SEC Makes Historic Move
It has been a quiet three years since the April 5, 2012, passing of the JOBS Act, but last week investors and the businesses that need their funding received promising news. At an open meeting held on March 25, 2015, the SEC voted on long awaited final rules for Title IV of the Act, providing clarification on guidelines surrounding Regulation A+ offerings. These rules are paving the way for true democratization of early stage investment funding.
The final rules for Title IV are broken down into two tiers, allowing for strategic exemption from the traditionally high-cost, high-burden regulatory requirements of issuers wishing to raise capital. Tier 1 offerings are those issued for up to $20 million in any 12-month period, while Tier 2 includes issuers of up to $50 million within the same time frame. The previous cap was set to a meek $5 million for all issuers. Tier 1 issuers will be taken under the wing of NASAA and its coordinated review program, and will not have state pre-emption. However, Tier 1 issuers will not be required to take on the costly burdens of annual reporting or formal audits prior to raising funding.
Tier 2 issuers will have state pre-emption, meaning there is no longer the need to register securities in each state those securities will be sold. Instead, Tier 2 offerings will have more stringent auditing and annual reporting requirements in comparison to Tier 1 issuers. Offerings in both tiers will be available to both accredited and, now, non-accredited investors. This permits businesses to raise capital through equity crowdfunding from a greater number of individuals than what previous rules allowed. Issuers can take action on the new rules in about 60 days—after publication in the Federal Register.
Non-Accredited Investor Participation
The most notable aspect of the new rulemaking takes necessary steps to bring non-accredited investors intothe universe of equity crowdfunding, online. Equity crowdfunding issues may not be offered to individuals who do not meet the definition of an accredited investor – individuals with an annual income of $200,000 or more or a net worth above $1 million. Instead, Regulation A+ provides a much broader definition of a qualified investor, removing the tight boundaries of the investor pool available to companies wishing to raise capital online. Under the new rules, non-accredited investors can participate in Tier 1 and Tier 2 offerings up to a maximum of 10% of annual income or total net worth each year.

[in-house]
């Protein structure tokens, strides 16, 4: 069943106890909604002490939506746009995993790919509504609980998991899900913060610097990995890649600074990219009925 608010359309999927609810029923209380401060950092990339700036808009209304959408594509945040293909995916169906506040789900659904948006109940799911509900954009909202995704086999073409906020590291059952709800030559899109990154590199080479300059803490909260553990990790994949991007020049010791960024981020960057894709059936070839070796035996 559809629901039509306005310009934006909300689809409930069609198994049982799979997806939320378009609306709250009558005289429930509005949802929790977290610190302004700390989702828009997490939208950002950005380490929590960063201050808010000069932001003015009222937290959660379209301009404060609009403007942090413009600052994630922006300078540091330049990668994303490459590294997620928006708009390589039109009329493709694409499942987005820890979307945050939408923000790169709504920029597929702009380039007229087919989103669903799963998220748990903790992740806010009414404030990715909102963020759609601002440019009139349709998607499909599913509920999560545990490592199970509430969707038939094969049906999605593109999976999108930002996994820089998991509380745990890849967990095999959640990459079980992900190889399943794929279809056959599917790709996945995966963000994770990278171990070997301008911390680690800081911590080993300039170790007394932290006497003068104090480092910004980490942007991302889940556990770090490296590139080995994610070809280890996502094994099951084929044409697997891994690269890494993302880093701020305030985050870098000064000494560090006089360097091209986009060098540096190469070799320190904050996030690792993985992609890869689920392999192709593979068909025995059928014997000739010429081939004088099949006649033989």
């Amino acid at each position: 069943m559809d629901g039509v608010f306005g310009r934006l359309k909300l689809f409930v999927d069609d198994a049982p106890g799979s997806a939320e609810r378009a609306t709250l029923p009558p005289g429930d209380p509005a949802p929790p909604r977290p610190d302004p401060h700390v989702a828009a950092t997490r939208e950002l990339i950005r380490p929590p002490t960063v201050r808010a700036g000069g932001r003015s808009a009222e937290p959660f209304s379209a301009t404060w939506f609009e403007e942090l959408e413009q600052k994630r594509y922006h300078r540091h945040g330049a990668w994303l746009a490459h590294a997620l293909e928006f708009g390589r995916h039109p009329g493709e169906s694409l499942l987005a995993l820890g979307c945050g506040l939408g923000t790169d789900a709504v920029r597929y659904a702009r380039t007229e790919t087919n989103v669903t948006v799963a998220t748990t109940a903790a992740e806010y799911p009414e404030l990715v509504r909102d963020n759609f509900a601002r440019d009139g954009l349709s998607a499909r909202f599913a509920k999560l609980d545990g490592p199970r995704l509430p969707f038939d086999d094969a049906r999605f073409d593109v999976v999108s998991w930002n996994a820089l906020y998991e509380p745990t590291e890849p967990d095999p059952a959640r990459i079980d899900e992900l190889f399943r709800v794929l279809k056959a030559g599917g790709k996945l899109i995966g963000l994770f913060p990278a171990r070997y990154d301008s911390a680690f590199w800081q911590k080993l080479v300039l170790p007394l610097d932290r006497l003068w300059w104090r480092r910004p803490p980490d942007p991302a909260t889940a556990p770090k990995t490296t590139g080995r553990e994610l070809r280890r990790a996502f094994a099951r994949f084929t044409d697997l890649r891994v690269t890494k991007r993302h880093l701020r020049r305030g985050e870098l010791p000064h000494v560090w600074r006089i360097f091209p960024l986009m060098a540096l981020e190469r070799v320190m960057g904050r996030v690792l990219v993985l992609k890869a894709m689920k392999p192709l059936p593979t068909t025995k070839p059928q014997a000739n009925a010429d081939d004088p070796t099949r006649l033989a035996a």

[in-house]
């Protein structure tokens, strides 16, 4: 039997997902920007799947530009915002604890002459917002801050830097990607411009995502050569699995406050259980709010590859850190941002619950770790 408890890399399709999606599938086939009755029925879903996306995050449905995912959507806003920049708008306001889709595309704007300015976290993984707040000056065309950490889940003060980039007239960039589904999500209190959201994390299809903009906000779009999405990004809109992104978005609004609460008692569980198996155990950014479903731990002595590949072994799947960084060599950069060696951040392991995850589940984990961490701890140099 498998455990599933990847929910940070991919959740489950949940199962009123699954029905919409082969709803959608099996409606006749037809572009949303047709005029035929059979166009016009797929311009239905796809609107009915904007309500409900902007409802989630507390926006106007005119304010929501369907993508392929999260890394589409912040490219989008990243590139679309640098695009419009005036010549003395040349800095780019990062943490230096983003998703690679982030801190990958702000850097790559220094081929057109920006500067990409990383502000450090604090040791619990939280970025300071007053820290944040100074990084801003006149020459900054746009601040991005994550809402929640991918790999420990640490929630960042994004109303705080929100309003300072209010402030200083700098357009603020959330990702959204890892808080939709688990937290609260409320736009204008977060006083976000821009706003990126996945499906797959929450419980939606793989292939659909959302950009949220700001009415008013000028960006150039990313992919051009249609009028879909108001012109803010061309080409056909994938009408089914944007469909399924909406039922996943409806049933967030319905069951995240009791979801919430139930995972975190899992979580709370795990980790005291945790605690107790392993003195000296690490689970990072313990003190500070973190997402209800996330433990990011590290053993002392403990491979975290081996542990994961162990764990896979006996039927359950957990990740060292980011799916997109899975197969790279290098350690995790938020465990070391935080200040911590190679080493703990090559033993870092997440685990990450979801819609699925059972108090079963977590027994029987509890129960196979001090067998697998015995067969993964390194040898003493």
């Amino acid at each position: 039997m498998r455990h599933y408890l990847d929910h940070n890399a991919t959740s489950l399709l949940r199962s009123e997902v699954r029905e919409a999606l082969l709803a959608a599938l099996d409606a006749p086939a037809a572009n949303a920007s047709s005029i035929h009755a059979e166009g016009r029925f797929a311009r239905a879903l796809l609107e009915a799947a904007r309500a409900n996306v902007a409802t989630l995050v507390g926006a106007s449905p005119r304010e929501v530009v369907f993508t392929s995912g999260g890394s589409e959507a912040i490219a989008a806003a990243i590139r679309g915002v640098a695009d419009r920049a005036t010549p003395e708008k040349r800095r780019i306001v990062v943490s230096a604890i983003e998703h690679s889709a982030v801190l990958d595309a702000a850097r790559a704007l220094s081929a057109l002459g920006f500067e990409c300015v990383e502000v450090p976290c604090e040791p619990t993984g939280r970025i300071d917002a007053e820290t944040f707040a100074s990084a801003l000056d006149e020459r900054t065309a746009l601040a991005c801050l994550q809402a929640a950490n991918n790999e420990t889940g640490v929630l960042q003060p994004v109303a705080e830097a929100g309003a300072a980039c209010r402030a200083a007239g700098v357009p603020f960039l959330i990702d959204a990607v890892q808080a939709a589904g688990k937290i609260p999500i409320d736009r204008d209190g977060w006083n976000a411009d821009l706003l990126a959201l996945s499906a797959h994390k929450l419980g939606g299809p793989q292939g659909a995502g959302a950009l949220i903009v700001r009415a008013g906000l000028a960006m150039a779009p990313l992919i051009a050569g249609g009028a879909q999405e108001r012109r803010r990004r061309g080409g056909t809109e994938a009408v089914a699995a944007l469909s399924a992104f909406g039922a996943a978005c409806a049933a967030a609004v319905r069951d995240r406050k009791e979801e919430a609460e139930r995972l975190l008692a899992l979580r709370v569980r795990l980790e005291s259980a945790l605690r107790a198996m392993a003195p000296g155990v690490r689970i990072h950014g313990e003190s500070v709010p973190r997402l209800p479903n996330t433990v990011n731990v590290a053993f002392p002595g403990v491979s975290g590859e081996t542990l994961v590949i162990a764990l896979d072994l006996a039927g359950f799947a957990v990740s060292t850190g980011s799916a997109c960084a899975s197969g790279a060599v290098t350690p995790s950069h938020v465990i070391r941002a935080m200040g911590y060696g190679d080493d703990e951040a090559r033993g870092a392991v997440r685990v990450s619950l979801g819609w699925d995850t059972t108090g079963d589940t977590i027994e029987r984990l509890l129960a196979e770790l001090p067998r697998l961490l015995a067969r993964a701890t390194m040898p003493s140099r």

These new provisions are powerful for companies utilizing equity crowdfunding platforms as it expands the investor crowd much further than the previous total of eight million accredited investors alone. A number of present commissioners spoke directly to this expansion during the open meeting, noting that they were cautious of these improvements since passing of the JOBS Act. Although affordable access to capital is the driving force behind small business establishment and sustainable growth, the SEC reminded attendees that the organization is tasked with keeping investors informed and protected from fraudulent securities activity. Modernizing capital formation through the use of Internet-based crowdfunding presents unique challenges the SEC has tried to tackle over the last three years; the final rule under Title IV relating to non-accredited investor participation is a clear compromise from the SEC, but certainly a step in the right direction for investors and small businesses alike.
A new class of investors is being generated through the new rulemaking from the SEC. Some feel as though the $30 billion venture capital industry or the $20 billion angel investor market will take a hit from this unearthed addition of everyday investors, but start-ups and high growth companies will not likely set aside the valuable business prowess provided by these more traditional financiers for the new retail crowd. Instead, equity crowdfunding can now truly craft a social environment for capital formation, with venture capitalists, angel investors, and non-accredited investors contributing to the growth of small businesses, together